1  
Indeed, REQUIRED starts a new transaction if there isn't already one active. Note that it's also the default, so specifying it is redundant. Anyway, it should work like this and as your identical reserve() method indicates it actually does. How do you get a hold of your bean and could you should the beginning of your class definition? –  Arjan Tijms Jul 24 '11 at 16:22
show 13 more comments

1 Answer

The only thing that springs to mind (if you'll excuse the pun) is that if you're calling cancelReservation() from another method inside the bean, then i'm not sure the transaction annotation will be observed. The annotation ultimately works by summoning an interceptor, and i believe interceptors are only applied to calls between different classes (this is something i should really check).

So, if you have a non-transactional method on the bean which calls a transactional method, then a transaction won't be started when the transactional method is called.

I could be completely wrong about this. I'll go and have a bit of a read of the spec and get back to you.

EDIT: I had a read of the spec, and it reminded me what a disaster zone the J2EE specs are. Horrific. However, the section on transactions does seem to imply that the transaction attributes only apply to calls made to an EJB's business interface. I believe calls from one method to another inside a bean are not considered to go through the business interface, even when the method being called is part of that interface. Therefore, you wouldn't expect them to attract transactions.

Something you could try would be to route them through the interface; there is no nice way of doing this, but you should be able to inject a business-interface self-reference like this:

public class RegistrationStateful implements RegistrationStatefulRemote {
    @EJB
    private RegistrationStatefulRemote self;

You can then change your @PreDestroy method to look like this:

@PreDestroy
public void destroy() {
    self.cancelReservation();
}

And i believe that should count as a normal business interface call, with transactions and so on.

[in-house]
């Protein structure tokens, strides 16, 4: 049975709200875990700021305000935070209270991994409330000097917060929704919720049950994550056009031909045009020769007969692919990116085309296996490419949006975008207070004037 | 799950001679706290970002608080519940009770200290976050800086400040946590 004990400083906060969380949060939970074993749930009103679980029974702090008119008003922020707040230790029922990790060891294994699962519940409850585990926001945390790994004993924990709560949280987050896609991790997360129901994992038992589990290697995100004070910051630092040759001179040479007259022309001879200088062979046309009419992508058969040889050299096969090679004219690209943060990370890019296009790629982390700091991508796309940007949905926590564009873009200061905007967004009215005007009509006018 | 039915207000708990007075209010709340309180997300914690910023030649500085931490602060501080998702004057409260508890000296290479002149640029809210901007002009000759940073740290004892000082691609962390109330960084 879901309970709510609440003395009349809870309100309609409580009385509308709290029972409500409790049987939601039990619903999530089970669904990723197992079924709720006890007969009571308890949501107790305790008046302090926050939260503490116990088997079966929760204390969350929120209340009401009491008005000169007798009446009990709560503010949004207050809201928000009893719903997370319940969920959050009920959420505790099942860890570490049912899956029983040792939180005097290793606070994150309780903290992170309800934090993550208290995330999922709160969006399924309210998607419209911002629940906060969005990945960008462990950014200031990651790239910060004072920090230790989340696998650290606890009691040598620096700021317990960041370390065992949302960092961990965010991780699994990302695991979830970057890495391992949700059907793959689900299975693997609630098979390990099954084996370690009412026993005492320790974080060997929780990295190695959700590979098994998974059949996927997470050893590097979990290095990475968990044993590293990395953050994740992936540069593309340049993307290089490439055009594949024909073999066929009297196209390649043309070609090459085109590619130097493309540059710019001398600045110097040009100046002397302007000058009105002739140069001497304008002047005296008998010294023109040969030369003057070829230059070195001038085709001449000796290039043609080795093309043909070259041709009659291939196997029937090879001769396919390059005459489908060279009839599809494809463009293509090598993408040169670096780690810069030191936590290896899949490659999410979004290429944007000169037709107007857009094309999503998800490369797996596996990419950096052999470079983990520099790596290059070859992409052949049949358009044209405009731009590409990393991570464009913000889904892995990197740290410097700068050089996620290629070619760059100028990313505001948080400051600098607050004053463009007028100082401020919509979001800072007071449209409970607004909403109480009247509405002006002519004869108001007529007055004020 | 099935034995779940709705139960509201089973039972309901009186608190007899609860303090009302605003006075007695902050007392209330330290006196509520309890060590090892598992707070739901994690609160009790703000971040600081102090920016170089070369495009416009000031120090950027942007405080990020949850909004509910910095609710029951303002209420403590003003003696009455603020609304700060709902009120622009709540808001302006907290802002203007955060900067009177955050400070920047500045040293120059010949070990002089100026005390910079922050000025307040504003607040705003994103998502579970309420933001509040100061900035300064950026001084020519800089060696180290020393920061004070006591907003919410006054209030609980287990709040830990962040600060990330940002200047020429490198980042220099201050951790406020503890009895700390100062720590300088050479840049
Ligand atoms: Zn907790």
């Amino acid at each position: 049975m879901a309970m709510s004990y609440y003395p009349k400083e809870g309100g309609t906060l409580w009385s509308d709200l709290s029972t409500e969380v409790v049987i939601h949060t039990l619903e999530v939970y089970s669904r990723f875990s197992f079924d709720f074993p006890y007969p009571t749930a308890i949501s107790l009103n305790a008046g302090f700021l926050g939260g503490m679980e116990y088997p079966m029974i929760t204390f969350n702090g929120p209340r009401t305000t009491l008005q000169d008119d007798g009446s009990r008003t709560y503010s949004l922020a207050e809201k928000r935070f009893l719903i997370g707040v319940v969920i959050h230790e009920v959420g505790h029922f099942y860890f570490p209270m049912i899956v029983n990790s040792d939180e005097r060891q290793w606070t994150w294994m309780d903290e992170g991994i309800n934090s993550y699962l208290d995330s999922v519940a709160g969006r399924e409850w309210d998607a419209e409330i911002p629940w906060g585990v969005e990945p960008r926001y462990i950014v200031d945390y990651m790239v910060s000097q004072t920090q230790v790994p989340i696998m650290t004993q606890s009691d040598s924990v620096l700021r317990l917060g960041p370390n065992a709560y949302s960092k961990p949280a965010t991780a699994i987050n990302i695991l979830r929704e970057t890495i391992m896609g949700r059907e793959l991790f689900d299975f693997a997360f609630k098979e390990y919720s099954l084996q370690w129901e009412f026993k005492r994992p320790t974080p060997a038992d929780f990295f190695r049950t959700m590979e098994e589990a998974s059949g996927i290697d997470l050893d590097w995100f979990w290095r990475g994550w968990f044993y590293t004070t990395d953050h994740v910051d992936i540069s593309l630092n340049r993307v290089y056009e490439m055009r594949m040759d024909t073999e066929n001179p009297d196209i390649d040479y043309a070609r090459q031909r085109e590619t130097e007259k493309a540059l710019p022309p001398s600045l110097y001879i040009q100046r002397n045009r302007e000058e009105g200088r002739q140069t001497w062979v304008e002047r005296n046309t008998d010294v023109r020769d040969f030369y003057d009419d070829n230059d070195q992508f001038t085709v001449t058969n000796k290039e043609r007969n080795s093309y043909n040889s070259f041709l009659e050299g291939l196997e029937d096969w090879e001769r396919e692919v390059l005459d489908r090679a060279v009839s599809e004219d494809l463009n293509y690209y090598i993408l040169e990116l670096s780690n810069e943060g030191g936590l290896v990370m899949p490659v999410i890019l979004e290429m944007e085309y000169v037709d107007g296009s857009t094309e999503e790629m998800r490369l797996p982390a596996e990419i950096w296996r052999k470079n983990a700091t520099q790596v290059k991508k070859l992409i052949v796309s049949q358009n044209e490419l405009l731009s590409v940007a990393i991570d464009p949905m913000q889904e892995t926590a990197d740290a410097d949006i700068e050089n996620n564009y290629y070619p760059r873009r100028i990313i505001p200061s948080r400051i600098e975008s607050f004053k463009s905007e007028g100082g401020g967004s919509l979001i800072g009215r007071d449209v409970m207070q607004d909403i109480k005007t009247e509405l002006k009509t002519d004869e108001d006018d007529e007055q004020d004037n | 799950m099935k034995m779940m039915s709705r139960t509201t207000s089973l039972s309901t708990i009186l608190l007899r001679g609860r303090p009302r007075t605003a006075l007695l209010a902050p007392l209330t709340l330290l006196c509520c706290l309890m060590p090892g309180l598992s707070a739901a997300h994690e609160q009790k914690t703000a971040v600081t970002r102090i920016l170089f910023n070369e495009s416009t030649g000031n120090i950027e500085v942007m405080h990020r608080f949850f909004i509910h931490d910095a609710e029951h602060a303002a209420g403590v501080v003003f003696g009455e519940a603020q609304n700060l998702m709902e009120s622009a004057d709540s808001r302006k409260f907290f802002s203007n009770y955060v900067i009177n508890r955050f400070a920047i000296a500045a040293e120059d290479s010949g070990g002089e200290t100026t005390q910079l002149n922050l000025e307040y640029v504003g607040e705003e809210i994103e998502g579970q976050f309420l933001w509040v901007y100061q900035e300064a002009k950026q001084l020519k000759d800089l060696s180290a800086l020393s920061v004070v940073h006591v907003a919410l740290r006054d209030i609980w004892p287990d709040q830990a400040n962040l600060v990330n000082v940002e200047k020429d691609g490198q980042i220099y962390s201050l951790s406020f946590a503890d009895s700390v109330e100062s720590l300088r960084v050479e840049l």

I have never actually tried this, so this could be complete rubbish. If you try it, let me know how it works out!

share|improve this answer
    
Hmm. This is interesting! Actually, my Stateful bean has a non-transactional @PreDestroy function which would call the "cancelReservation()" function. I'm not sure if it caused the issue. –  Mr.J4mes Jul 25 '11 at 9:53
    
if we use "@EJB", would it inject another instance of Stateful bean instead of using the current one? –  Mr.J4mes Jul 26 '11 at 8:43
    
did you see my question above? =) –  Mr.J4mes Jul 26 '11 at 9:21
    
I was under the impression that it would inject a reference to itself. Having given it a try, it seems that's not the case, and it injects a reference to a new bean, as you say. Which also gets injected with a reference to a new bean, and so on, which causes a stack overflow. I guess you need to do something with a qualifier to make this do the desired thing - no idea how. –  Tom Anderson Jul 26 '11 at 13:07
    
+1 for "what a disaster zone the J2EE specs are. Horrific. ". I've printed out JSR-318 (EJB 3.1), read about the sessions, and decided that Spring is a lot easier. So I read Spring in Action instead. But that's just for my personal time. My current work, we use EJBs –  thirdy Nov 9 '12 at 3:37